The False Choice of Marriage or Entertainer
by Brad Weston
I have heard this over and over again- “You will have to choose between having a family and being an entertainer.” This is something that people just starting out in the arts are likely to hear, usually from blocked artists who’s choice was to not become an entertainer. These poor souls frequently have niggling regrets about the choice that they made. I am here to say that having to make this choice is a load of malarkey. It is what you call a false dichotomy.
A false dichotomy is a concept of logic, whereby you have to make a choice between only one thing or another. In this set up, these are the only two options. In reality there are always many choices that are possible. False dichotomies are used by people who want to win an argument or to persuade others to make the one “obvious choice” out of the two options given.
It can be pretty good technique to use when raising kids. I would ask my daughter things like, “Do you want to stay home and clean your room or put on your shoes and come with me to go shopping?” What I really wanted, of course, was for her to put her shoes on. Giving her a choice was just a ruse. You can count on people to naturally choose the lesser of two evils.
This type of trickery is appropriate for children, but it isn’t the kind of thing that should be used on adults. If you look for it, though, you will see that it gets used all the time. Everywhere. Even in the news they talk about good and evil. Or even worse, our government is split into two camps, the Democrats and the Republicans, and whichever side of the fence you are on, the other side is often completely wrong. That means that whatever the politicians want to do who are on your side must be okay. The lesser of two evils. This kind of thinking is childlike and unhelpful, although it can sometimes be entertaining.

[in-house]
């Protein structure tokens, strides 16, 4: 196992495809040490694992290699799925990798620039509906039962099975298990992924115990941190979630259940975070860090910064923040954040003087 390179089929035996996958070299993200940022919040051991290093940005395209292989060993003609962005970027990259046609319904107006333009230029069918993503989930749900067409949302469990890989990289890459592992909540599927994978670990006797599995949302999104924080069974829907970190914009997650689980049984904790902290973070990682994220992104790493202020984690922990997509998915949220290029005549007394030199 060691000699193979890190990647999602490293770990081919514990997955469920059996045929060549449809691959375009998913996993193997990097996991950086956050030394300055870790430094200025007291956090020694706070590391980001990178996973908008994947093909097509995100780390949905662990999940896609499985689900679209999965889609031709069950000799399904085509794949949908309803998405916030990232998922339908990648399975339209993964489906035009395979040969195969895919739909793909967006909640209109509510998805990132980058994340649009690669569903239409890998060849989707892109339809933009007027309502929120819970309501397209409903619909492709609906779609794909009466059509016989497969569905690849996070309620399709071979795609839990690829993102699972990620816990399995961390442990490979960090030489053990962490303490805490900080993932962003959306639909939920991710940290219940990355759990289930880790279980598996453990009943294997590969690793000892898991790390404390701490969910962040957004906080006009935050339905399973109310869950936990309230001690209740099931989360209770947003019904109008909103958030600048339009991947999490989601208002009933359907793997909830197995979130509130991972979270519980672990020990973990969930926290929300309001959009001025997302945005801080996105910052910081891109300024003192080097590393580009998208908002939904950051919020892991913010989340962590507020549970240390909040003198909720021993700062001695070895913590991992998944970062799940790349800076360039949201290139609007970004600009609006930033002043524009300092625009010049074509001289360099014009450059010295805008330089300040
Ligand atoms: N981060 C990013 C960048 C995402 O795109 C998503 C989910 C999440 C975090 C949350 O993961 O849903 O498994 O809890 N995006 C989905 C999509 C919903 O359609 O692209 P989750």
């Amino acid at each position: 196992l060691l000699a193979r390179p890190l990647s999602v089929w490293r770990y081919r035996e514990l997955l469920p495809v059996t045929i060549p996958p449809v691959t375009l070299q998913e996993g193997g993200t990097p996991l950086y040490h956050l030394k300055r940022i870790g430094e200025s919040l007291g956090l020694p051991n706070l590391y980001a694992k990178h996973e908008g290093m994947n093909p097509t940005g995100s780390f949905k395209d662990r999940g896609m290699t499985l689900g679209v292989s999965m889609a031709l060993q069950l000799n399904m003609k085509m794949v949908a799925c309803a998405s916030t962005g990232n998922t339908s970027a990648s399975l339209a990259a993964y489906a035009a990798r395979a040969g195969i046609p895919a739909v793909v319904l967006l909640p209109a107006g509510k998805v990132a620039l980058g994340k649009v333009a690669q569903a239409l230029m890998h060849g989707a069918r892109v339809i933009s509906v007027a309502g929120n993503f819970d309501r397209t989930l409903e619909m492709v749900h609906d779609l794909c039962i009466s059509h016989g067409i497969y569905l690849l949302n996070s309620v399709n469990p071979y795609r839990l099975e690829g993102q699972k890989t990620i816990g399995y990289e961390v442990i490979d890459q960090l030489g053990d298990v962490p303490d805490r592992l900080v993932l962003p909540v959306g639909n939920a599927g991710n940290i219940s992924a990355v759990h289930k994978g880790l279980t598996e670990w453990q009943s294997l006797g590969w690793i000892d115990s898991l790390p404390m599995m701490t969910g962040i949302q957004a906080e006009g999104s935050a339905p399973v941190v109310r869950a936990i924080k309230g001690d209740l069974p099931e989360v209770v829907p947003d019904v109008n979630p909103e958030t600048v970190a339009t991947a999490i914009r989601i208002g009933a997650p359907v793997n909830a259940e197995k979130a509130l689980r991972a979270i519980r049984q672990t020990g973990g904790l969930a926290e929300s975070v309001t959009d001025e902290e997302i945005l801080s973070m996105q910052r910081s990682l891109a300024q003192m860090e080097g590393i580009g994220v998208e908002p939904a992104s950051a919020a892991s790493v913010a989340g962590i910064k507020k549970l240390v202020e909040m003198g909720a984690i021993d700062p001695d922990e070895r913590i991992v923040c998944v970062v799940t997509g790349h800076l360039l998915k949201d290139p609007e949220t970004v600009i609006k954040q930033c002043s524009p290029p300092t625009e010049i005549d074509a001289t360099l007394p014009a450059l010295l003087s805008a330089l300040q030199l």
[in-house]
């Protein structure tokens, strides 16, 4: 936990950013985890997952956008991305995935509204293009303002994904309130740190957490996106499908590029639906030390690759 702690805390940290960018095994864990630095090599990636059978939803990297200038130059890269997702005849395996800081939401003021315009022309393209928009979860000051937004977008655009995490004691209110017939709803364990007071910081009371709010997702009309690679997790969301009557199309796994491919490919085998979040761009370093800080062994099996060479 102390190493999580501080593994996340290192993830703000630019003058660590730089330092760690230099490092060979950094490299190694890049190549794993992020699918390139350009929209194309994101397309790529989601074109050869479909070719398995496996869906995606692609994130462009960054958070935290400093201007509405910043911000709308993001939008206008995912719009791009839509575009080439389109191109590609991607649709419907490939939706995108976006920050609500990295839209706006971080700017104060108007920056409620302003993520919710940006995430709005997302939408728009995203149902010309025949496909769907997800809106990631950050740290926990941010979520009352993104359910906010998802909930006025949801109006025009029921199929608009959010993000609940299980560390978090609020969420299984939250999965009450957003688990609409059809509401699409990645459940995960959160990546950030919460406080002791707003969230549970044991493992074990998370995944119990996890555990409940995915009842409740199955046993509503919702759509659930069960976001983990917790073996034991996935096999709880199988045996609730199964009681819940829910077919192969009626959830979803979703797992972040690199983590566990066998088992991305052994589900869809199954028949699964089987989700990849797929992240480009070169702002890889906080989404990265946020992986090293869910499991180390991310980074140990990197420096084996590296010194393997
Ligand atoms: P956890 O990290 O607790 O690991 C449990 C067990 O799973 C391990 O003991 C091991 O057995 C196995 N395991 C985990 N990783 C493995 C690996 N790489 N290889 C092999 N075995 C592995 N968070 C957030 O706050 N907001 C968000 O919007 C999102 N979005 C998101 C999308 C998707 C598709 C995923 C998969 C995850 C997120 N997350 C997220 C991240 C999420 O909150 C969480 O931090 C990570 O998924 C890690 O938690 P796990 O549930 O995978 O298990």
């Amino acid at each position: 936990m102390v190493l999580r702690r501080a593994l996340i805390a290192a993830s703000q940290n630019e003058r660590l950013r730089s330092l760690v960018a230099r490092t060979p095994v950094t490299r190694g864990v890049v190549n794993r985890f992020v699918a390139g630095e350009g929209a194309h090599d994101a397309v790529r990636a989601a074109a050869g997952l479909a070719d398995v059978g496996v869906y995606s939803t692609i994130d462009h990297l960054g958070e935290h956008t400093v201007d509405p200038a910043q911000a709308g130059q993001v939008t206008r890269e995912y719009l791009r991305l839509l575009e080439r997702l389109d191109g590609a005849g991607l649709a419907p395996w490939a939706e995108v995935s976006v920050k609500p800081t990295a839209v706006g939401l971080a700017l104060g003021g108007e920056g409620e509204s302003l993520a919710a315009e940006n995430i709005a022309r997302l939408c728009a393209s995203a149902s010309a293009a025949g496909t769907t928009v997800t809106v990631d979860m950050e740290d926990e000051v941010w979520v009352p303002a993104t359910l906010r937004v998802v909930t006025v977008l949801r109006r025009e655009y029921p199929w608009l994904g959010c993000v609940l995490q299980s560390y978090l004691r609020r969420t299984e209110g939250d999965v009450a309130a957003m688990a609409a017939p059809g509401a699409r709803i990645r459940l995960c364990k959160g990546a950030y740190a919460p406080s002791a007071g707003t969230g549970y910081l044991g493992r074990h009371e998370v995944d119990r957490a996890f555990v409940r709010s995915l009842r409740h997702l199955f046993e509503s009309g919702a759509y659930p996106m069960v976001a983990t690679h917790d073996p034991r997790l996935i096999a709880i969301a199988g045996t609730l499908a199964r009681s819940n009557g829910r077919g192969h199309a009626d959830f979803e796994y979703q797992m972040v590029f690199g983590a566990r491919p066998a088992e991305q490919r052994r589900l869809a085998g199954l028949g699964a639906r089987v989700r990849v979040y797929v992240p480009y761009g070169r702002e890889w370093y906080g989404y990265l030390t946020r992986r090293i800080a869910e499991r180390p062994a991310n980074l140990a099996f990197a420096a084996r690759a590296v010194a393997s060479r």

You need to really examine your thinking about this. If you are like me, you might still find yourself pulling this false choice stunt on yourself. It is deeply ingrained in all of us, probably by our parents. The reason that you have to look out for this, and to examine yourself and your motivations completely, is pretty straightforward. Making a life in the arts isn’t an easy path to choose. It goes against the grain of what is normal. So you are not going to get as much support as someone would who is making a more conventional choice with their life. You have to be there to support yourself.
Take, for instance, a person who goes into work every day, but they hate their job, they hate their boss, and they don’t feel any kinship or passion about the industry they are in. This is often considered normal. They will have no problem finding people to complain to and commiserate with about these problems. Most people can relate to having a boorish boss. However, if you are an entertainer and you want to sit at a bar and complain that your audience didn’t understand that you were using the Macarena dance ironically, you are going to be hard pressed to find anyone at that bar that will have any idea what you are talking about.
I spell all of that out simply because there are a lot of things that we as artists are going to have to do for ourselves. The thing that we will need the most of is strength. We can not have our light dimmed, by ourselves or others. Therefore, we have to be aware of the tricks that get used against us. Which brings us back to false choices, which brings us back to marriage.
I just saw an old friend that I hadn’t seen in many years. He had an amazing wife and three beautiful and precocious children. I hadn’t seen him for over 10 years. That whole time I have been able to support myself as an entertainer. Now, mind you, there have been some lean years, but I’m still here doing what I love. During the visit this friend looks at my life and then says about his that he is happy with the choice that he made, to choose family life over being a performer. He didn’t feel that it was a sacrifice, either. He was truly happy to have this love in his life and he found a great deal of meaning in the choice that he made and the life that he has. And I truly support that decision that he made. I think that finding happiness is more important than any other goal we may have. In fact, happiness is the only true goal, the rest is simply imposed upon us by culture.